Background & Aims: Primary sclerosing cholangitis (PSC) is a fibrostenosing disease of the bile ducts associated with inflammatory bowel disease (IBD), for which the only treatment is liver transplantation. PSC progression has been defined in cohorts from referral centers or single-nation population databases. However, observations made from these cohorts have limited applicability owing to referral bias and demographic confounders. We analyzed data from the worldwide PSC Partners Patient Registry, an international online database established in 2014 to obtain information from individuals with PSC or their caretakers and compare symptoms, disease progression, and treatments of PSC in the United States and other countries. Methods: We analyzed demographic and clinical characteristics, symptoms, and clinical outcomes of patients with PSC using the PSC Partners Patient Registry. Participants completed an online standardized questionnaire and electronic case report, providing information on age, age at symptom onset, age at PSC diagnosis, methods of diagnosis, concurrent diagnoses, family history, and medication use. Results: Of 873 registrants, 811 (92.9%) had completed questionnaires and 528 (65.1%) had their PSC diagnosis confirmed; we found no significant demographic or clinical differences between patients with vs without a confirmed diagnosis. In contrast to other studies, we found a higher proportion of individuals with PSC to be female (52.5%). However, the mean age at PSC diagnosis (32.4 ± 14.7 y) and the proportion of individuals with PSC and IBD (67.1%) were similar to those from prior reports. Most cases in the database were from the United States (74.9%). More than half of the participants reported having pruritus, abdominal pain, fatigue, or sleep disturbances; rates were not significantly different among participants within vs outside the United States. There was no significant difference in treatment with ursodeoxycholic acid between participants within vs outside the United States (50.0% and 57.8%; P = .07). The median time of transplant-free survival was 21 years; transplant-free survival was associated with female sex and Crohn's disease. Conclusions: Our findings from an analysis of data from the PSC Partners Patient Registry confirm those from previous studies, although we found a higher proportion of individuals with PSC to be female. In addition to allowing efficient collection of patient-reported outcomes, the patient-driven registry allows for inclusion of previously under-represented cases of PSC.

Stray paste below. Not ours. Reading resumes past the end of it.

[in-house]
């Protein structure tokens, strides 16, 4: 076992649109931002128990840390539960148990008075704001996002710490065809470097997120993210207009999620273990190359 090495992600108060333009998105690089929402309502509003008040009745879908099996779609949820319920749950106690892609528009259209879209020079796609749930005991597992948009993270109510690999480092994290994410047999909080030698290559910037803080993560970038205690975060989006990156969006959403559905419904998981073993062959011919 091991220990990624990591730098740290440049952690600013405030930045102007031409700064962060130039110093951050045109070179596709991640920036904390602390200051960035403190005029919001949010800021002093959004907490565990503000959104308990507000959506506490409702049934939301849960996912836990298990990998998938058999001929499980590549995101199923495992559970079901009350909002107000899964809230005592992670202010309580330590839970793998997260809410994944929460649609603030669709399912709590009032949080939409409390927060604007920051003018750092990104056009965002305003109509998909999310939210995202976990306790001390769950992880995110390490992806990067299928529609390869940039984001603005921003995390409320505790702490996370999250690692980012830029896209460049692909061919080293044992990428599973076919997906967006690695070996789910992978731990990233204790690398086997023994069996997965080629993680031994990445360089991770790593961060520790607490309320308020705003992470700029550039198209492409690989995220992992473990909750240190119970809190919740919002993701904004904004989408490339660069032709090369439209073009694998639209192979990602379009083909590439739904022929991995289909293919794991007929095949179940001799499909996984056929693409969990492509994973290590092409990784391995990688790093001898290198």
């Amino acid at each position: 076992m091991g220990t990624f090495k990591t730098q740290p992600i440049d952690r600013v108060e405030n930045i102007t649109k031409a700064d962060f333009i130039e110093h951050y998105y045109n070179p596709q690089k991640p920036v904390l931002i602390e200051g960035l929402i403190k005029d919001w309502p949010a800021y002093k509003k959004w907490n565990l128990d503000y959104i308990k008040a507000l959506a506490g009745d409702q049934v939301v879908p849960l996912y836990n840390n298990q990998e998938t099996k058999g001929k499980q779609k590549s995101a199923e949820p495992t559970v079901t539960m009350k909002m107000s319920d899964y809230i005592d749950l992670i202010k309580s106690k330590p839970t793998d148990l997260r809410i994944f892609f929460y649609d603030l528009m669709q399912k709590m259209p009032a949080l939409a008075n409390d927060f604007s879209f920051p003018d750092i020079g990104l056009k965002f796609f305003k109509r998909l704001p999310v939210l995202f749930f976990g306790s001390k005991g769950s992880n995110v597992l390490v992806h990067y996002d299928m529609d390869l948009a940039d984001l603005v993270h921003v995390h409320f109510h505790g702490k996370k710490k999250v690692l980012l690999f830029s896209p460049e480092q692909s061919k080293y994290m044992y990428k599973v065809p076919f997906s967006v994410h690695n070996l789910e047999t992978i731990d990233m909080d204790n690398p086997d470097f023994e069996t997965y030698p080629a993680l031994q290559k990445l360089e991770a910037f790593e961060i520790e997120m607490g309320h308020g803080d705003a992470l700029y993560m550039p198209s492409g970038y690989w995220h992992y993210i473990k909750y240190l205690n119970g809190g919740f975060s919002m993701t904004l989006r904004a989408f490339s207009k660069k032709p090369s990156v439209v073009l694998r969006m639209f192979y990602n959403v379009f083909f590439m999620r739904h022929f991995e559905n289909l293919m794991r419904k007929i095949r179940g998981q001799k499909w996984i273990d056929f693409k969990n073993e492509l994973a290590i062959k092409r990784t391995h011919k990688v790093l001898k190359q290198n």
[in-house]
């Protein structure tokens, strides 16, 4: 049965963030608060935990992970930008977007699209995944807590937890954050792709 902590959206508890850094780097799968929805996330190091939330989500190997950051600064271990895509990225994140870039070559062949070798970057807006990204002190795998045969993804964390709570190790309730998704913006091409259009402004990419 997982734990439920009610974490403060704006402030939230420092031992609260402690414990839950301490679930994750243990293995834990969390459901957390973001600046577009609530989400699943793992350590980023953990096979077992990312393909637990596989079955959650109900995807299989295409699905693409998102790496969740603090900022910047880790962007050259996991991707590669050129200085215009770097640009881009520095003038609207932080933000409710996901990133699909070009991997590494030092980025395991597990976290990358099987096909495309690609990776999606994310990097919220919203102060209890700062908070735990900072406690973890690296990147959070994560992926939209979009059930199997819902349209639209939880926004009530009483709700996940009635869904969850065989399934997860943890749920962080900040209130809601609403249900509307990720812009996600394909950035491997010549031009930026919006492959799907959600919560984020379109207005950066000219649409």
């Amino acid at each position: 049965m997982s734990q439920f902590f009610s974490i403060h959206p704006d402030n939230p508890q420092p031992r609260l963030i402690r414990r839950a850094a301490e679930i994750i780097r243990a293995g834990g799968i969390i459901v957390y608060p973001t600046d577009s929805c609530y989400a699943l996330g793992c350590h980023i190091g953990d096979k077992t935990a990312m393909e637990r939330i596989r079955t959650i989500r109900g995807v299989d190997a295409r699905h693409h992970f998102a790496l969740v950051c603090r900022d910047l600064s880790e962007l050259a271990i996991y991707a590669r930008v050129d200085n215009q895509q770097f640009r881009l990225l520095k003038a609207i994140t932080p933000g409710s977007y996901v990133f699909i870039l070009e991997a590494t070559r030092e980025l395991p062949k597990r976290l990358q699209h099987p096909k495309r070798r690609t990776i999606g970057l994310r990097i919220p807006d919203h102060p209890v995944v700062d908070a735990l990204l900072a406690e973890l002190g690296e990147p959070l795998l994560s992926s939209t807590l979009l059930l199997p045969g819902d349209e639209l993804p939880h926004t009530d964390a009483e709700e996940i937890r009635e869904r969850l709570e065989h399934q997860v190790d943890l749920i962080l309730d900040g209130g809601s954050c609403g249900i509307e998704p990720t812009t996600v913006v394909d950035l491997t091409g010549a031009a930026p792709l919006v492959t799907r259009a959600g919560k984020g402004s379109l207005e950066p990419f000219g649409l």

- Natural History
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